Irish Gardeners Forum Home
 FAQFAQ   MemberlistMemberlist   UsergroupsUsergroups   RegisterRegister 
 ProfileProfile   Log in to check your private messagesLog in to check your private messages   Log inLog in 
Custom Search
   
Weather Report /
Moon Phase for Ireland

Post new topic   Reply to topic    Irish Gardeners Forum Home -> Vegetable growing, fruit and allotments in Ireland

Can Turnip/swede bolt?


 
Most Recent Posts funny
Last post: kindredspirit
Skimmia seed wanted
Last post: Brendankearns
At last! A garden joke. (except maybe it's not a joke!)
Last post: Ado 2
2016 Vegetable quizz.
Last post: Greengage
 
Visit TheGardenShop.ie
Author Message
caoimhin
Rank attained: Hazel Tree
Rank attained: Hazel Tree


Joined: 03 Jun 2008
Posts: 26

PostPosted: Mon Jun 22, 2009 10:04 pm    Post subject: Can Turnip/swede bolt? Reply with quote

I think the swede I have planted have bolted. The plants each have a flowery shoot about two foot high. Never planted swede before so I'm not sure. Any ideas.
Back to top
View user's profile Send private message
Belfast
Rank attained: Sessile Oak Tree
Rank attained: Sessile Oak Tree


Joined: 23 Apr 2009
Posts: 296
Location: CSA

PostPosted: Mon Jun 22, 2009 10:27 pm    Post subject: Reply with quote

yes they can bolt.

"Category:Turnips

Turnips, swedes, and Rutabaga,
These names are used somewhat interchangeably,
The vegetable known as rutabega in the U.S. is known as a swede or turnip here. This is Brassica napa, (as is oil seed rape amd some kales). It has blueish green grey leaves which are not hairy. They have yellow flesh.

The other vegetable known as turnip is Brassica rapa and has green hairy leaves. This is also know as 'white turnip, and is related to Chinese cabbages. They generally have white flesh. Both have a mild sweet taste, which is at its best when the vegetables are young.

Turnips are quick to grow and undemanding, providing vegetables at times of year when other things are scarce.
'White turnips' such as Milan Purple Top are one of the first vegetables ready to eat in summer and 'swedes' such as Tipperary Turnip are good to eat out of the garden from September until the end of March, when they start to bolt."

http://www.brownenvelopeseeds.com/index.php/wiki/grow_veg/Category:Turnips/

Tips for Growing Turnips and Rutabagas
"Both turnips and rutabagas are cool-weather vegetables and are commonly grown as fall crops. Turnips can also be planted in early spring, but they tend to "bolt," or produce seeds, and turn woody during hot weather."
http://homeideas.howstuffworks.com/vegetable-gardening/tips-for-growing-turnips-and-rutabagas.htm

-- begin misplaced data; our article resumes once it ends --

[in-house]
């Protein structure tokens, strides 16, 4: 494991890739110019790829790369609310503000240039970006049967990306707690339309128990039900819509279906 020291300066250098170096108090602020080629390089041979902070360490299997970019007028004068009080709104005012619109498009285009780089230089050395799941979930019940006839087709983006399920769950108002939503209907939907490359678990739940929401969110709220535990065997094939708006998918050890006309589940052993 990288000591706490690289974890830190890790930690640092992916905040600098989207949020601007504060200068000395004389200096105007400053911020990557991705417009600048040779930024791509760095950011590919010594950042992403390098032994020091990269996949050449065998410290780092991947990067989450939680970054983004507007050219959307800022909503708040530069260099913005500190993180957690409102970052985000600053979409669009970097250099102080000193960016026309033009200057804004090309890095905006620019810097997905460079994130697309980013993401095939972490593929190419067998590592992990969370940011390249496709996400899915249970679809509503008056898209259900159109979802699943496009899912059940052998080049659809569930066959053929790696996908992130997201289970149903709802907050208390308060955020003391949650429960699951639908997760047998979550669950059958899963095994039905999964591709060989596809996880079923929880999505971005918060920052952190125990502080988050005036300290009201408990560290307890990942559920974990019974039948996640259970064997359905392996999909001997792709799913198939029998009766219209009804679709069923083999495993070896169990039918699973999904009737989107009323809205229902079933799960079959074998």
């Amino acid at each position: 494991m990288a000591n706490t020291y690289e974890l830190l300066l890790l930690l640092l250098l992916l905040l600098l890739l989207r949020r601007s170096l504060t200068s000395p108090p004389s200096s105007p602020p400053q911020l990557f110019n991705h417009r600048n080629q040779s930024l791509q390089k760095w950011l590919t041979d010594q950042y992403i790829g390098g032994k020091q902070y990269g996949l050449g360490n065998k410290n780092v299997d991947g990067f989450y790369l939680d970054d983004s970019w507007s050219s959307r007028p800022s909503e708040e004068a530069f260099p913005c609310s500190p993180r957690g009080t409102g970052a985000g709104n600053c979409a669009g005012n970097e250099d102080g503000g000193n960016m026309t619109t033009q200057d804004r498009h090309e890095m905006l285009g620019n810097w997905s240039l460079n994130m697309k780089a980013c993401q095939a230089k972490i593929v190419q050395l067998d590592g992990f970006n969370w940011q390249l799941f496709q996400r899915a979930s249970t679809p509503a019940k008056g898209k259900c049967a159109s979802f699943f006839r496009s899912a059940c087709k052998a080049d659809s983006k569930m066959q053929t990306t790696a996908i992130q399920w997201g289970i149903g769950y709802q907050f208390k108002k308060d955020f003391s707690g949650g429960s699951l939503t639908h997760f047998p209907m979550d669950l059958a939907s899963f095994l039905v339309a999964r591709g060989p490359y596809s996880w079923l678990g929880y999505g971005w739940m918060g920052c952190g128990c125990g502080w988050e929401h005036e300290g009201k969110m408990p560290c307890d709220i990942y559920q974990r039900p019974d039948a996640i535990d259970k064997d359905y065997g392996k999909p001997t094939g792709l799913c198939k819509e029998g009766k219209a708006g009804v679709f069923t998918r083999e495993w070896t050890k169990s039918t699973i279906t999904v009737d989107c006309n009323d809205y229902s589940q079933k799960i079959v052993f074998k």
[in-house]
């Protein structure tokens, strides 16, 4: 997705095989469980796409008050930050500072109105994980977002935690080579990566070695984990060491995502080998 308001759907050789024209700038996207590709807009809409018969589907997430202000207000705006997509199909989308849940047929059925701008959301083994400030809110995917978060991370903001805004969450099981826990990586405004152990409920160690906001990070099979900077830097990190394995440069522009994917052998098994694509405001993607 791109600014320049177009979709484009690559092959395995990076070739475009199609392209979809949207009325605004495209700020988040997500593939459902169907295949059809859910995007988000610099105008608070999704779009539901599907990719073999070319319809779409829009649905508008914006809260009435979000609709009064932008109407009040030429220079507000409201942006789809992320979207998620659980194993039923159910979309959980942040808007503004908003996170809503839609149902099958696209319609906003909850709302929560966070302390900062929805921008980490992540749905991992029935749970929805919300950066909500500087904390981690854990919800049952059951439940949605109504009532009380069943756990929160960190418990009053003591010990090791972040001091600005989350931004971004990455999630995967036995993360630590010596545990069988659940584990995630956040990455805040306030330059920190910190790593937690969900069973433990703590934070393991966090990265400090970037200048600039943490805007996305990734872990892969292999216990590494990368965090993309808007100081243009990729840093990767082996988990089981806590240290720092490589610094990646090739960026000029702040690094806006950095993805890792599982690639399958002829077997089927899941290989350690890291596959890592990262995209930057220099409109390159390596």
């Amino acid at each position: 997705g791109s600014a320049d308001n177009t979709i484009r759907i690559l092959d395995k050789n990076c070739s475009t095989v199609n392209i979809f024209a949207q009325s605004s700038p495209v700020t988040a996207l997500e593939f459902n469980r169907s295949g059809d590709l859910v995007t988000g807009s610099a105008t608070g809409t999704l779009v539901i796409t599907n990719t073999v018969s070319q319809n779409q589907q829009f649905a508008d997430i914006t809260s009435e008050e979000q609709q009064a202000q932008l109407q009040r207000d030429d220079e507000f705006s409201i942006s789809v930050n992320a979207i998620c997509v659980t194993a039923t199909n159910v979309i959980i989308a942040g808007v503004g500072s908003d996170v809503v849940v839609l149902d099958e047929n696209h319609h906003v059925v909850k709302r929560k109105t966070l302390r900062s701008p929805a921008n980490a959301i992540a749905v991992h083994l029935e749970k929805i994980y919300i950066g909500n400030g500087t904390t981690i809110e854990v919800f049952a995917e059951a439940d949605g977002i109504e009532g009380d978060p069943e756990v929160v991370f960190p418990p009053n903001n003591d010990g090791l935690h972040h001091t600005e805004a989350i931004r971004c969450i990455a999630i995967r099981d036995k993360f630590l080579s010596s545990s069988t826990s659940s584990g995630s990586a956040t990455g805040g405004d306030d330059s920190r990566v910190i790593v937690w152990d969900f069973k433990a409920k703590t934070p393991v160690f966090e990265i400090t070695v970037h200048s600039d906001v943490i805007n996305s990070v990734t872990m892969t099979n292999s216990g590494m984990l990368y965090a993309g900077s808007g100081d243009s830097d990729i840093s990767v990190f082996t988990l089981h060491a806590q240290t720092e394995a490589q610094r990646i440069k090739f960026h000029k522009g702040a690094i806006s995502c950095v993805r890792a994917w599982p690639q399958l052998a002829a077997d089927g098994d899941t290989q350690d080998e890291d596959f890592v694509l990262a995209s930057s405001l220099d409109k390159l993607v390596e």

"KOHL RABI

The origins of this root vegetable's name - the German for 'cabbage turnip' - describes its taste, which is a rooty, delicate, cabbagy flavour. It is highly nutritious and much more drought resistant - and therefore slow to bolt - than either swede or turnip. It grows fast as long as its water supply is steady and prefers a light soil. Firm the ground well, as for cabbages, and sow in drills at monthly intervals with latest sowings in September and October for a winter supply. Thin to 10-12in apart or sow in plugs, two or three seeds to a plug and plant out when growing strongly. Harvest 8-12 weeks from sowing. "
http://www.dailymail.co.uk/home/gardening/article-1168563/Monty-Don-grow-3.html
Back to top
View user's profile Send private message Visit poster's website
Liparis
Rank attained: Orchard owner


Joined: 23 Sep 2007
Posts: 651
Location: Co. Meath

PostPosted: Wed Jun 24, 2009 10:42 am    Post subject: Reply with quote

Usually, but not always, Swede are grown to be used at a small size, normally a little over the size of a tennis ball, turnips are grown as a larger root. If you have grown swede a few things may have contributed to them bolting. Hot, dry weather and allowing them to get too large, possibly a combination. You refer to having planted your swedes; did you plant them or sow them? By that I mean did you sow the seed straight into the ground where they are to grow or did you sow them then transplant them?
Planting would work with other factors to encourage bolting of the crop. Normally they shouldn't produce flowers the first year but several factors would incourage that.
Bill.

_________________
Earth is the insane asylum of the Universe.

http://www.species-specific.com/orchid-forum/
Back to top
View user's profile Send private message Visit poster's website
Display posts from previous:   
Post new topic   Reply to topic    Irish Gardeners Forum Home -> Vegetable growing, fruit and allotments in Ireland All times are GMT
Page 1 of 1

 

Jump to:  
You cannot post new topics in this forum
You cannot reply to topics in this forum
You cannot edit your posts in this forum
You cannot delete your posts in this forum
You cannot vote in polls in this forum
You can attach files in this forum
You can download files in this forum


Powered by phpBB © 2001, 2005 phpBB Group

Privacy Policy | Copyright © 2006 - 2016 IrishGardeners.com (part of GardenPlansIreland.com)